Run SAP HANA in the Amazon Cloud

October 18, 2012 by Paul Baur 0

Vishal Sikka, executive board member, SAP (Photo: SAP AG)

On Tuesday, SAP unveiled several innovations on the SAP HANA platform, including the introduction of the SAP HANA One platform, a deployment of SAP HANA certified for production use on the Amazon Web Services (AWS) Cloud and immediately available on AWS Marketplace. SAP also announced one of the world’s largest in-memory database systems with the ability to process one petabyte (one million gigabytes) of raw uncompressed data.

Additionally, the company has embedded application server capabilities in SAP HANA for developers and launched the “SAP HANA Academy” to support self-learning. These steps are intended to enable real-time business operations and make it easier for businesses, independent software vendors (ISVs), and startups to build solutions on SAP HANA. The announcement was made by SAP executive board member and chief technology officer, Vishal Sikka, at SAP TechEd 2012 in Las Vegas

SAP HANA in the Cloud

SAP’s new deployment option for SAP HANA, called SAP HANA One, makes the HANA platform available for use on the Amazon Web Services (AWS) Cloud. This offer supports memory capacities up to 60 GB of RAM per instance. The intention is to enable companies of any size to profit from the in-memory transactional and analytical data processing supported by SAP HANA. Developers can go directly to the online store, AWS Marketplace, to find and buy software that runs on the AWS Cloud, in order to provision and access SAP HANA.

Pricing for SAP HANA One on AWS is U.S.$0.99 per hour. At TechEd, AWS senior vice president, Andy Jassy, called HANA on AWS a “huge game changer.” See Useful Links for the press release.

World’s largest in-memory database

To demonstrate the extreme scalability of SAP HANA, SAP announced at TechEd that it has built one of the world’s largest in-memory clusters. The 100 node, 100 TB in-memory system can hold one petabyte of raw uncompressed data representing 1.2 trillion records. This size represents approximately 10 years of transactions for a large company with an average of 328 million transactions per day. Performance tests on this “big data” shows a response time of 0.43 to 0.50 seconds for ad-hoc sales and distribution queries and 1.2 to 3.1 seconds for more complex trending data.

Next page: Hundreds of startups on HANA

Andy Jassy, AWS senior vice president (Photo: SAP AG)

In the past 18 months, SAP has gained over 600 SAP HANA customers. Eighteen of them belong to the so-called “10,000 club,” a reference to the factor of improvement in data processing speed witnessed by users. As Sikka explained in his keynote presentation, HANA customers typically benefit from a performance of up to two billion scans per second per core, as well as up to one million data record inserts per second. He calls this “the HANA effect.”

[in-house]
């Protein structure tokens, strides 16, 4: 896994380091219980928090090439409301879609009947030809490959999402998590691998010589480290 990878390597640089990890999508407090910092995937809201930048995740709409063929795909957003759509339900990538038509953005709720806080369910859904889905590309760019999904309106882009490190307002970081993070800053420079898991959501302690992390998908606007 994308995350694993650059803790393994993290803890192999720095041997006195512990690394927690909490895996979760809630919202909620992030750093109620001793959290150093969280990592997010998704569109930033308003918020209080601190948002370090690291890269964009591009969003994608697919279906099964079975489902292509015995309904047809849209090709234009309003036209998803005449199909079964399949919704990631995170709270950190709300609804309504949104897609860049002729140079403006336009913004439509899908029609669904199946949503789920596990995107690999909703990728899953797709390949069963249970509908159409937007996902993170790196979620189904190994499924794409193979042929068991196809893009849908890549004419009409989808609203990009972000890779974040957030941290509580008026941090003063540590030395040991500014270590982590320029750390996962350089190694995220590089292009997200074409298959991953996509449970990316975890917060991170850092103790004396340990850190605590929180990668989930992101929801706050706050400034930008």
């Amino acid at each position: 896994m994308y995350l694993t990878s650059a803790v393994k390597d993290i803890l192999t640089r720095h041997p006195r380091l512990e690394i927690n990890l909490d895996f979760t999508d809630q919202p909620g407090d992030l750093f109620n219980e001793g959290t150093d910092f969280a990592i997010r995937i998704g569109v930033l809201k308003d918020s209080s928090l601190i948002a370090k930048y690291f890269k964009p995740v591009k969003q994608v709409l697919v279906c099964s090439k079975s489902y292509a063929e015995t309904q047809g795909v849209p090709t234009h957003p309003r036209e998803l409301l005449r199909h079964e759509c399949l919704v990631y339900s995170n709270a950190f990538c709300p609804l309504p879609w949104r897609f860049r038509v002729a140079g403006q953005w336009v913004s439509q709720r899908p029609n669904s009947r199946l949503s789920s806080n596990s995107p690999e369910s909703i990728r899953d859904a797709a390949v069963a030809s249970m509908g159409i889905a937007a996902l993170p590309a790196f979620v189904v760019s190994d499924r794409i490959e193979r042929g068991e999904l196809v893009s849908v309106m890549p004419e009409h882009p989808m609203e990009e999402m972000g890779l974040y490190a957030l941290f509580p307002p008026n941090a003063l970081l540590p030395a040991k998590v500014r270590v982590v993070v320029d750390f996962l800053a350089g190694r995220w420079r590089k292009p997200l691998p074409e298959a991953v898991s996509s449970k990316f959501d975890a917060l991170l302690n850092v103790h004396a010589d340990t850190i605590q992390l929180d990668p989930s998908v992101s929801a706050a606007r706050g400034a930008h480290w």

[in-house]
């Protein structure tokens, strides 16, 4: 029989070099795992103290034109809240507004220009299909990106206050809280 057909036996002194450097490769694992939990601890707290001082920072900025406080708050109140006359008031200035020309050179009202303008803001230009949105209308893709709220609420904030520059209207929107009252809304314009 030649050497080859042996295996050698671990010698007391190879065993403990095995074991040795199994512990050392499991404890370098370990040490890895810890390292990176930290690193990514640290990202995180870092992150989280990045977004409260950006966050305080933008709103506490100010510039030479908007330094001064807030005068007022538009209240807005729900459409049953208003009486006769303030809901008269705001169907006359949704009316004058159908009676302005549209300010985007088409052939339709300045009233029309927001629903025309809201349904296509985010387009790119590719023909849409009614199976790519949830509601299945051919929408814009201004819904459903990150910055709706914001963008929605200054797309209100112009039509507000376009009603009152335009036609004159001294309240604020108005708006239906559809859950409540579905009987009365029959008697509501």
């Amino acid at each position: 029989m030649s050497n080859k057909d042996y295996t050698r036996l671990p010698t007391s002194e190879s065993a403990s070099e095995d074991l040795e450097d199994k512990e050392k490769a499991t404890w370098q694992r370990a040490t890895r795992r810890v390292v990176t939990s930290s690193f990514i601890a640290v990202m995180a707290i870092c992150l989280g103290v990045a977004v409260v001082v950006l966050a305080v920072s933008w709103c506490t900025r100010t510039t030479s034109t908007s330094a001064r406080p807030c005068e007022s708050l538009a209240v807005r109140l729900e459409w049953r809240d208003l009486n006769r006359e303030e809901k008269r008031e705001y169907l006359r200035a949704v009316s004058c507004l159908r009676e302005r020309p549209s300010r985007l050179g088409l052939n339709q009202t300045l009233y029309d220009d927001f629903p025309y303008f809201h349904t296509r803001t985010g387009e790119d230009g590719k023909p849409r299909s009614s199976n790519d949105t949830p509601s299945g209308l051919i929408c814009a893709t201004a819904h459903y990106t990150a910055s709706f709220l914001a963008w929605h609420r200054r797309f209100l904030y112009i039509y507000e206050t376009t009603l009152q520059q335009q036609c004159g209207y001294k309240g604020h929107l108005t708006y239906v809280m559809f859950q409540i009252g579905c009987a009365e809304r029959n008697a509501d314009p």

Hundreds of startups on HANA

Sikka also gave kudos to the “massive wave” of startups around the world that are now submitting use cases for HANA. Since SAP launched its startup focus program for entrepreneurs earlier this year, over 100 startups have already joined. These young companies are pursuing a variety of business cases, many of them outside the realm of traditional business scenarios. One company, said Sikka, is using HANA and astronomical data to visualize stars in outer space.

He also announced that SAP has opened up its HANA certification for hardware companies, so that more companies can perform the certification themselves. This, in addition to the seven hardware partners already certified to house HANA.

In closing his keynote, Sikka appealed to the attending technologists to adhere to three imperatives:

  • Apply existing technologies to reduce the complexity of their systems through improved design and user experience to “empower end users and amplify their reach.”
  • Ensure that the renewal of existing systems and the introduction of new systems occur without disruption.
  • Apply a real-time platform that helps developers build systems of the future that eliminate layers of complexity.

Useful Links

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